Chief Lawson addresses safety on campus

By Ashley Mae Orcutt
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Screenshot from CSUMB Active Shooter Training video.

In this day and age, many students wonder if their campus is safe from the dangers that unfortunately make headlines all too often. With schools at risk of shootings, it is very important that we come up with ways for us to remain safe during an emergency. That’s why I went to the University Police Department (UPD) to ask Earl Lawson, Police Chief of California State University, Monterey Bay (CSUMB), some questions on how we can keep our campus safe.

“Run, hide and fight; our message is in that video,” Lawson said, as he also does in the video on campus safety that was made two years ago. This approach encourages students and staff to run out of the building if they are far enough away from an active shooter. If they can’t run out of the building without being spotted by the shooter, then they need to hide under desks and barricade the doors of the room that they’re in. If the shooter ends up coming into the room, fight them with whatever object that can be used as a weapon.

“We really weren’t doing a good job at penetrating the student population with this [safety] information, so we went and made the video. It was our intention to have this shown at new student orientation, new employee orientation, push it out on social media to get other folks to watch it,” said Lawson. He encourages everyone to watch the video. You can watch the video by visiting the following: youtube.com/watch?v=0NGBTdnRdQw.

Screenshot of OtterAlert texts from CSUMB Active Shooter Training video.

Along with the video, CSUMB also has the OTTERalert system which alerts students, or anyone else, via text message of any emergencies that are happening on campus. When students attend new student orientation, they are automatically signed up to this program. “We have really robust emergency notification systems that are consolidated into one system called Everbridge, and Everbridge is through county communications,” Lawson states.

“If an incident occurs on campus, we are dispatched out of County Communications in Salinas, and a dispatcher can push a message out to all of your phones over the Public Address System, all over your emails and update the website within minutes,” said Lawson in regards to the OTTERalert system.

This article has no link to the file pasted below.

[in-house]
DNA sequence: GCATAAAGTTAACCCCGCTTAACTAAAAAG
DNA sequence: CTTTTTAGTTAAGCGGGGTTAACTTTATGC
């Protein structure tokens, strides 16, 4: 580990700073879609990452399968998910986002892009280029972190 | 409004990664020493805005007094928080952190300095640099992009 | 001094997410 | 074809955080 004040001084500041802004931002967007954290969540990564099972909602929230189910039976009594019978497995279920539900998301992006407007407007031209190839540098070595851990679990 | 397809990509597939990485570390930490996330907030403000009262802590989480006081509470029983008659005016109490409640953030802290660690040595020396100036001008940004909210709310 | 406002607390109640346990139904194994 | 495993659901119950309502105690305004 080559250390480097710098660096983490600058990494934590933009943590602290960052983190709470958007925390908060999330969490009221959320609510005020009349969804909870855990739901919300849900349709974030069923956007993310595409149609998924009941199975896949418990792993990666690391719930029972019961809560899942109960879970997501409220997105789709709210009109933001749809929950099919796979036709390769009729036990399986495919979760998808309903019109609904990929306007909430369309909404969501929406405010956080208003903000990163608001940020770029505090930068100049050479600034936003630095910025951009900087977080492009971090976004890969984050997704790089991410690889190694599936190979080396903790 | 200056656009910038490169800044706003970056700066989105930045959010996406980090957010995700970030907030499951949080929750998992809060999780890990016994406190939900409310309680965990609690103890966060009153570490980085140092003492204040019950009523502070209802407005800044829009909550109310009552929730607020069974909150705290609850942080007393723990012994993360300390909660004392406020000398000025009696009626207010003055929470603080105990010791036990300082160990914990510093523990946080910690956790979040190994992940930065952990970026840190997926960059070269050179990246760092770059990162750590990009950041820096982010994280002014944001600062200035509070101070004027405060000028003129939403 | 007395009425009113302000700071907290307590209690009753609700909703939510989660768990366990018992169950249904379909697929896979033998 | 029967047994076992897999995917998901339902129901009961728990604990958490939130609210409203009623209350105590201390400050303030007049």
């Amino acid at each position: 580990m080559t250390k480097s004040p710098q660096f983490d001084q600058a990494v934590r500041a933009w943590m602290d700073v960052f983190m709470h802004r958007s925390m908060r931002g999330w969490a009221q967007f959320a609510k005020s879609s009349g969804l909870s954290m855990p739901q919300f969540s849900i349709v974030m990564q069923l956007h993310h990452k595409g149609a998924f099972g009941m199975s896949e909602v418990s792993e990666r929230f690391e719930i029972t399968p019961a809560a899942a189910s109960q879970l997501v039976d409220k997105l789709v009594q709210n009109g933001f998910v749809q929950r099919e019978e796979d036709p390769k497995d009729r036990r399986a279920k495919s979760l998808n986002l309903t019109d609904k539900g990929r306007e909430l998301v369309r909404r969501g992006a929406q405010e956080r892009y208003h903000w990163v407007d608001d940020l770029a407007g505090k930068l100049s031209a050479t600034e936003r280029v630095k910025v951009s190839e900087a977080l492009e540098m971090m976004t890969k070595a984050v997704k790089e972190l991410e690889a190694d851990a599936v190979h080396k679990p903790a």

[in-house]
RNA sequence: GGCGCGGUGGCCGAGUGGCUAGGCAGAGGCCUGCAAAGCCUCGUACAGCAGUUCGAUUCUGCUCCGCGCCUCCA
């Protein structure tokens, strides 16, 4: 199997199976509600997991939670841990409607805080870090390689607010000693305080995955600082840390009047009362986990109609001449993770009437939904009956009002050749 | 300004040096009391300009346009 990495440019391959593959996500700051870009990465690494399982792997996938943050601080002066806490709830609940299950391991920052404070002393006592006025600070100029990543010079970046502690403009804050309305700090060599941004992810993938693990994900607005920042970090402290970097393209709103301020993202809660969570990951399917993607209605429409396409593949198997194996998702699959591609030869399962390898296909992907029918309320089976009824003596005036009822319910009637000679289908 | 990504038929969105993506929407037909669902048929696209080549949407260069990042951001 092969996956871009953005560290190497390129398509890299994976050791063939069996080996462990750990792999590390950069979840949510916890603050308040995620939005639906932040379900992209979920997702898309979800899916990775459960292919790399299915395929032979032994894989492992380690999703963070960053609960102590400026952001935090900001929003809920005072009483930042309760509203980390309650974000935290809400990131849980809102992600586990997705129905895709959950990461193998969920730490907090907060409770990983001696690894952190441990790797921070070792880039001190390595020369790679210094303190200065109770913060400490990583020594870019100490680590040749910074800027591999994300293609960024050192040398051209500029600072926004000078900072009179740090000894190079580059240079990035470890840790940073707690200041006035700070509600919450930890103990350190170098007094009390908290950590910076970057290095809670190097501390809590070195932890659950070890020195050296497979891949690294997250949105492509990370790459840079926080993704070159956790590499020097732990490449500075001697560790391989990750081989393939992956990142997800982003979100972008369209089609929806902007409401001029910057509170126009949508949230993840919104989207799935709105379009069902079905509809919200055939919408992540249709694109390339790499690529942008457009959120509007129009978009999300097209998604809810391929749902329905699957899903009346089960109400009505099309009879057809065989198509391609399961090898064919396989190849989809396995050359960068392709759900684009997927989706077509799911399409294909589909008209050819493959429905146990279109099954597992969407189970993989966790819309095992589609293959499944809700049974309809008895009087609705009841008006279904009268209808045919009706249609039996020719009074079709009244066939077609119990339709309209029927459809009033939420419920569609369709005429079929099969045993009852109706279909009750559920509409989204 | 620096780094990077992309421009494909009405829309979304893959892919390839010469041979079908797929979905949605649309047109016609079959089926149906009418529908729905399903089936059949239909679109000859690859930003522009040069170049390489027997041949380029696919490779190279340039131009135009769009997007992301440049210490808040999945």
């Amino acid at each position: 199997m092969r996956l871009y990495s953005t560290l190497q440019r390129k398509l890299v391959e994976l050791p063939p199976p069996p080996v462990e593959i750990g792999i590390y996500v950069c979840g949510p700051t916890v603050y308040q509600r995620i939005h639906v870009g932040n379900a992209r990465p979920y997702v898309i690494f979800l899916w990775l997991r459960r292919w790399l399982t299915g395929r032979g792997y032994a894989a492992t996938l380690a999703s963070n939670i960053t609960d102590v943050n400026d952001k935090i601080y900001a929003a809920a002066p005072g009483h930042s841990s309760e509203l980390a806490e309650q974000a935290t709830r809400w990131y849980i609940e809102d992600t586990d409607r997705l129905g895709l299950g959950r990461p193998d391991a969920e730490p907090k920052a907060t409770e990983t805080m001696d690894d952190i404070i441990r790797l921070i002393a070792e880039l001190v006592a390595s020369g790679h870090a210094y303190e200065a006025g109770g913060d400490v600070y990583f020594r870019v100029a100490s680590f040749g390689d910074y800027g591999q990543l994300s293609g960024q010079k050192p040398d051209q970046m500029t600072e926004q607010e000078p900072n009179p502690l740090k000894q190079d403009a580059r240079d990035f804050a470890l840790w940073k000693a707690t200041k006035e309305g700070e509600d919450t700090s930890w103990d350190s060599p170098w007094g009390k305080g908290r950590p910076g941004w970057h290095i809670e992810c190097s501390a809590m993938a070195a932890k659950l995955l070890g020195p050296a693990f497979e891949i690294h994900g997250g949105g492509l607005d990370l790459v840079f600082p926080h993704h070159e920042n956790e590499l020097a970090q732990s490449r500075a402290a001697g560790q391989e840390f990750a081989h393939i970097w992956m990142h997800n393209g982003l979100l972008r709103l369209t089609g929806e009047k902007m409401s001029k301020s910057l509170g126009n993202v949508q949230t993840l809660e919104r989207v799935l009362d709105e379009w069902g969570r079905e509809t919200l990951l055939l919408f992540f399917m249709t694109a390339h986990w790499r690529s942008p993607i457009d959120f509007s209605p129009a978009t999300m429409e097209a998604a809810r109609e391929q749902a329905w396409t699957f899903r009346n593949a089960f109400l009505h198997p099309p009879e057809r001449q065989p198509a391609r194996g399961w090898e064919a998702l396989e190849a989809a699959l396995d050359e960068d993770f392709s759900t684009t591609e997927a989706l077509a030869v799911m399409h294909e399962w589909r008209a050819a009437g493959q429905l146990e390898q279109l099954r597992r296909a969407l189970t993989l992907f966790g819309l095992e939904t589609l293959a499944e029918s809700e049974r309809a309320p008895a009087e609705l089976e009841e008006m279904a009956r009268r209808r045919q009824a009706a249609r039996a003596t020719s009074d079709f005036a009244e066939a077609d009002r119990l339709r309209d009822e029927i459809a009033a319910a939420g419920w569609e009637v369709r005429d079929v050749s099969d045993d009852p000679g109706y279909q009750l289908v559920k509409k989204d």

“After one of these events [school shooting] occurs, they’ll interview a bunch of people who say ‘you know what, I knew something was wrong with that person’ or ‘all of the signs were there’ and people weren’t communicating,” said Lawson, who also said not to be scared of reporting anything suspicious if it means keeping our campus safe.

A lot of times, people are scared and don’t report anything that seems out of the ordinary. However, if more people did, we could possibly prevent situations—like the Florida or Vegas shootings—from happening. Therefore, he reminds us, “If you see someone in crisis and know someone’s in crisis, reach out for help. If you see something suspicious or something unusual, report it. If you see something, say something.”

“This campus takes this stuff very seriously, we have a care team and a Behavioral Intervention Team (BIT). They both kind of function separately and differently, but they’re all kind of the same focus,” said Lawson.

The organizations included in the care team are: the Personal Growth and Counseling Center, Residential Life, Judicial Affairs, the Dean of Students Office, the Rape Crisis Center and UPD. This team talks with students who need help, are struggling or in crisis and provide these students with guidance to get them through whatever they’re going through.

“When it becomes more serious or some sort of threat or a risk to the community, it is shared with the BIT which is Human Resources, Title IX, the police department, Judicial Affairs and the counseling center, and it’s more of a threat assessment group,” said Lawson. They question what the real risk is and what they need to do as an organization to address the threat. “The organization is based off the National Behavioral Intervention Team Association,” Lawson continued.

To learn more about how you can be prepared, view the CSUMB Active Shooter Training Video on YouTube under CSUMB’s account. If you unsubscribed to OTTERalert, or want your family members and friends to sign up for it, go to csumb.edu/police/personal-safety-0, and follow the directions on the website.

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